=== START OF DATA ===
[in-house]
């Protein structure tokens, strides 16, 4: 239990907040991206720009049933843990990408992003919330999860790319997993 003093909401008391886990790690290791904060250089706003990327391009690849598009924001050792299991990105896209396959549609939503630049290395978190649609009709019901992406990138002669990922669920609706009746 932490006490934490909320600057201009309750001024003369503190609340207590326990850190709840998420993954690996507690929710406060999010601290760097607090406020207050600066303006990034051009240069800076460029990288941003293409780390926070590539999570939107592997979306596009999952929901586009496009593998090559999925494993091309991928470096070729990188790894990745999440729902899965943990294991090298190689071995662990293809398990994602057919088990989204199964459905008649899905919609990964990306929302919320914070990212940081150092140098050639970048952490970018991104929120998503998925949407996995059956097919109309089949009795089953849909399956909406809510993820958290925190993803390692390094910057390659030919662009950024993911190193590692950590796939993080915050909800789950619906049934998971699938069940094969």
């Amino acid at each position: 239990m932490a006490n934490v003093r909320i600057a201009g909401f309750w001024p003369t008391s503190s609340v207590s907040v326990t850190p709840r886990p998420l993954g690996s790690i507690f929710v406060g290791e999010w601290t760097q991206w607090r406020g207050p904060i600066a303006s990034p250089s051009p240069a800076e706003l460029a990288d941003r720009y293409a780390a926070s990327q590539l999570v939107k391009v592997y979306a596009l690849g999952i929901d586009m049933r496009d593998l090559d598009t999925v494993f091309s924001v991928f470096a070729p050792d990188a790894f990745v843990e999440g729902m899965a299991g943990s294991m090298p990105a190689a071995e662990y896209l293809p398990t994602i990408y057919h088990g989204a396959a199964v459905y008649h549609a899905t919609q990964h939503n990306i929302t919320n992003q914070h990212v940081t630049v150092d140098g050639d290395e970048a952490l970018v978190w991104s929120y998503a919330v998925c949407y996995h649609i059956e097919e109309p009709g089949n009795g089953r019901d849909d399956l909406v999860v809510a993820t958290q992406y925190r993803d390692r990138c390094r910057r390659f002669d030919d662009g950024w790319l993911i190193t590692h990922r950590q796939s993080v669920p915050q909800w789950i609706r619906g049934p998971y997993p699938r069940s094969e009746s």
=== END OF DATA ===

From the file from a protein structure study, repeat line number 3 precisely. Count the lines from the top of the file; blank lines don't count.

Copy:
């Amino acid at each position: 239990m932490a006490n934490v003093r909320i600057a201009g909401f309750w001024p003369t008391s503190s609340v207590s907040v326990t850190p709840r886990p998420l993954g690996s790690i507690f929710v406060g290791e999010w601290t760097q991206w607090r406020g207050p904060i600066a303006s990034p250089s051009p240069a800076e706003l460029a990288d941003r720009y293409a780390a926070s990327q590539l999570v939107k391009v592997y979306a596009l690849g999952i929901d586009m049933r496009d593998l090559d598009t999925v494993f091309s924001v991928f470096a070729p050792d990188a790894f990745v843990e999440g729902m899965a299991g943990s294991m090298p990105a190689a071995e662990y896209l293809p398990t994602i990408y057919h088990g989204a396959a199964v459905y008649h549609a899905t919609q990964h939503n990306i929302t919320n992003q914070h990212v940081t630049v150092d140098g050639d290395e970048a952490l970018v978190w991104s929120y998503a919330v998925c949407y996995h649609i059956e097919e109309p009709g089949n009795g089953r019901d849909d399956l909406v999860v809510a993820t958290q992406y925190r993803d390692r990138c390094r910057r390659f002669d030919d662009g950024w790319l993911i190193t590692h990922r950590q796939s993080v669920p915050q909800w789950i609706r619906g049934p998971y997993p699938r069940s094969e009746s």